Third preseason games are always the ones teams, coaches and players point to as somewhat meaningful tests rather than the quizzes of Games 1 and 2 when starters play sparingly and scheming is at a minimum. For the 2013 Bears, Game 3 may be as significant as any in recent preseasons.
The looming problem is that with a schedule starting off with playoff teams Cincinnati and Minnesota, the Bears could actually play respectably and be 0-2. For that matter, they draw struggling Pittsburgh and Detroit next but both on the road, get the reinvigorated, re-Sean Payton'd New Orleans Saints at home, and then have the Giants (9-7), Redskins (10-6) and Packers (11-5) to finish out the first half.
The NFL doesn’t allow for grace periods. The Bears need to have a fully functioning offense by opening day or risk being in a deep hole long before they get the non-2012-playoff Rams, Cowboys, Browns and Eagles later in the season.
The Bears opened last season with playoff teams Indianapolis and Green Bay, losing to the Packers and getting the Colts in Andrew Luck’s first game. They finished a game out of the playoffs.
Looking at the state of the Bears mid-preseason:
The greening of rookie middle linebacker Jonathan Bostic is enormously significant still, but Bostic right now isn’t in on nickel situations so he isn’t directly involved in stopping third-down conversions.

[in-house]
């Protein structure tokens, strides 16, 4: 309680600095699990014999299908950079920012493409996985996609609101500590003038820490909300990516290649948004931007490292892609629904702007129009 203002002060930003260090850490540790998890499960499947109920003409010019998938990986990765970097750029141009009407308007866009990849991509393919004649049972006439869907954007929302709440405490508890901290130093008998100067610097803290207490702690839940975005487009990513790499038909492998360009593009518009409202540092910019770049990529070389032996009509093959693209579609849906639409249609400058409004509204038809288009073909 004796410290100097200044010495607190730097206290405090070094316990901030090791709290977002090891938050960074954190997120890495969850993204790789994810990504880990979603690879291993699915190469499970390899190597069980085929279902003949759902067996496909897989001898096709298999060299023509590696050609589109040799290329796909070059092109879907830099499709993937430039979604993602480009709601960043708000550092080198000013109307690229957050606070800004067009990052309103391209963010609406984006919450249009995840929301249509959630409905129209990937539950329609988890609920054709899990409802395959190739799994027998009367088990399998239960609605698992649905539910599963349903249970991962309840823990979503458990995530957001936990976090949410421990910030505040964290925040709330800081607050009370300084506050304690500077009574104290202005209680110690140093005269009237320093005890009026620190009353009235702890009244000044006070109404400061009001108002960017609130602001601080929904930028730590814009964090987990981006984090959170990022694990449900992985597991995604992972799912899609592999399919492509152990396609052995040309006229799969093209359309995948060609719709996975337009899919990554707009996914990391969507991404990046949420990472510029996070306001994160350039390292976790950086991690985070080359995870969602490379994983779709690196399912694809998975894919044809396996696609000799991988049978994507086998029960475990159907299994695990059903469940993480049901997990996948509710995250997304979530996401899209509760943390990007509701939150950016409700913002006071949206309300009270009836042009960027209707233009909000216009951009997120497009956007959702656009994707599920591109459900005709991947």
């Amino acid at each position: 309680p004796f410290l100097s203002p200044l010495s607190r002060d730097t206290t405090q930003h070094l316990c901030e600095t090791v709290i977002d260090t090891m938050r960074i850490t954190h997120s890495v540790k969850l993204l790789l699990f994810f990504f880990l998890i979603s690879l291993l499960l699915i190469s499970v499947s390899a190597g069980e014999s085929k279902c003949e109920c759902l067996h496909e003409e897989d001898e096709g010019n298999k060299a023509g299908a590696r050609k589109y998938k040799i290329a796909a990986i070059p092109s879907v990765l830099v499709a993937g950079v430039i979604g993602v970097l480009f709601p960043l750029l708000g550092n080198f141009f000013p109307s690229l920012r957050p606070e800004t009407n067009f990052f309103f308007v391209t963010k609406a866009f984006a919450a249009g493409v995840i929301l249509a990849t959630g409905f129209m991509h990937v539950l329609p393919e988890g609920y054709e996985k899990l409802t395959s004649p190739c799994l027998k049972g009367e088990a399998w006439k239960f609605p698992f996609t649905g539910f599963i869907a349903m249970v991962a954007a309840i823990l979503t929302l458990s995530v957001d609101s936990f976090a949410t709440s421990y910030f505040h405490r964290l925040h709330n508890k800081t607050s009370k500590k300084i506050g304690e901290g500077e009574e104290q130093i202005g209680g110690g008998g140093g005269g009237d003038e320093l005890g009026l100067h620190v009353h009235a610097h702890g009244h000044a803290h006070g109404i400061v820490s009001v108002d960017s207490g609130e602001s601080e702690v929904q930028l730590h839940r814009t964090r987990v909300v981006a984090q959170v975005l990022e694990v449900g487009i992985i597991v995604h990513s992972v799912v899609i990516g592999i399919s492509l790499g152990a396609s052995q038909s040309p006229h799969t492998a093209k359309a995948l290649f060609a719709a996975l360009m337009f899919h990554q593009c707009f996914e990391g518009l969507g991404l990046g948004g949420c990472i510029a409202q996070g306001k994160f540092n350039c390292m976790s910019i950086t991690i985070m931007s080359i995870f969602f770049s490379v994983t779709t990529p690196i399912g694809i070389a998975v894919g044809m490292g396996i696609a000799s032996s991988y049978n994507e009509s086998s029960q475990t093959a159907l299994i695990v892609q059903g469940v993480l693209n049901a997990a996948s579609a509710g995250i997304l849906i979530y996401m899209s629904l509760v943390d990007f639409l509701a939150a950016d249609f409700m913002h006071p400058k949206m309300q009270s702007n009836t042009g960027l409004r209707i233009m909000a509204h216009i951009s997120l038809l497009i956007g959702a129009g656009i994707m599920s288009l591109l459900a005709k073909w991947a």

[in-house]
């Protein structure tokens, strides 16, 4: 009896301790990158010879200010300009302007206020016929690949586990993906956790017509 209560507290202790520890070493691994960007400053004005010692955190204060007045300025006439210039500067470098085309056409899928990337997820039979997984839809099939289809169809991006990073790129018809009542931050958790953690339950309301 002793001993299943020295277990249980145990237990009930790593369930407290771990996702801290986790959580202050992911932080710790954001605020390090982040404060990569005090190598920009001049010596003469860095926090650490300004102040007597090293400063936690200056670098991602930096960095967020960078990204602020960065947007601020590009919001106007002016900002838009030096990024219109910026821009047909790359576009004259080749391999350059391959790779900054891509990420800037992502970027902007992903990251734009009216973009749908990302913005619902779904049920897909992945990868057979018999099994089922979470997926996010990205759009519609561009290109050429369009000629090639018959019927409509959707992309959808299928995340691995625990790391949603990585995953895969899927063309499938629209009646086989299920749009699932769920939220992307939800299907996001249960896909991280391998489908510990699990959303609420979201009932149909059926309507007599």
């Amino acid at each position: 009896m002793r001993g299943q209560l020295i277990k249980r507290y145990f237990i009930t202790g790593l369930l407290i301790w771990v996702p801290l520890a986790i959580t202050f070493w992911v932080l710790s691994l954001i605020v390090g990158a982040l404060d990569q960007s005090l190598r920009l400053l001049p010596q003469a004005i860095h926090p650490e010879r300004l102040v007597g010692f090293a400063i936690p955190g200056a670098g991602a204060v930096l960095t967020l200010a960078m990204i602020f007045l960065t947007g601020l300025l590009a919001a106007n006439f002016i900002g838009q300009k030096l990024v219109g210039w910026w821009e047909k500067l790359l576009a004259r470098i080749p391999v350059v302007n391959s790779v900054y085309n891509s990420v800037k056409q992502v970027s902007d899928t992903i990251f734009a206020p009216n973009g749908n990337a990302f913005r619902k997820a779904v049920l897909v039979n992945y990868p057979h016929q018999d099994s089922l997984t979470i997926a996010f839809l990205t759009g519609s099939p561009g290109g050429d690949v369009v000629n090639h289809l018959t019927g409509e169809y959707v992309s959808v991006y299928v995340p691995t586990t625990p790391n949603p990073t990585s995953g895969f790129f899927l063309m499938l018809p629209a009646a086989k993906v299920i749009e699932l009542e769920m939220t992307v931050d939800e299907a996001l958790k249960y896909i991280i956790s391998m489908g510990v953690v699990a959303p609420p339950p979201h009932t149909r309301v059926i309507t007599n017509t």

James Anderson’s play at SLB has been a little under the radar but Anderson has quietly been a solid positive for an already good defense. If Bostic doesn’t hold onto the No. 1 job, it’ll be because D.J. Williams is back sufficiently from his calf injury and is simply better than Bostic; no negatives here.
The defense is running the same scheme with largely the same cast and the No. 1 unit shut out San Diego and its only TD allowed at Carolina was after a turnover gave the Panthers the ball in the red zone. And this has been without the Pro Bowl half of its line in Henry Melton (concussion) and Julius Peppers (resting a hamstring).
The offense in fact may be effectively ahead of where it was a year ago, based on simple results.
The Bears No. 1’s in Game 3 last preseason had seven possessions vs. the New York Giants. They scored on two: a touchdown and a field goal.
(In a foreshadowing perhaps, Brandon Marshall was targeted on 10 of Jay Cutler’s 21 passes. The Bears went on to open the year 7-1 with the help of six touchdowns from the defense/special teams.)
Against Carolina, the No. 1 offense sans Marshall and Earl Bennett failed to score on its three possessions and sustained no drive longer than 32 yards.
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But against San Diego, the unit scored touchdowns on two of four possessions and likely makes points on a third of the four but for an interception that squandered a takeaway at the Chargers 34. Best guess is that a throw just like that is unlikely to happen again; that’s why Marc Trestman and Matt Cavanaugh were hired.
And Cutler is clearly more comfortable already with Jermon Bushrod having his back, literally, instead of J’Marcus Webb and even with rookies Kyle Long and Jordan Mills keeping people with ill intent out of his face.
“I’m sure there are corrections to be made,” Cutler said post-San Diego, “but I was at ease having them in, which is nice.”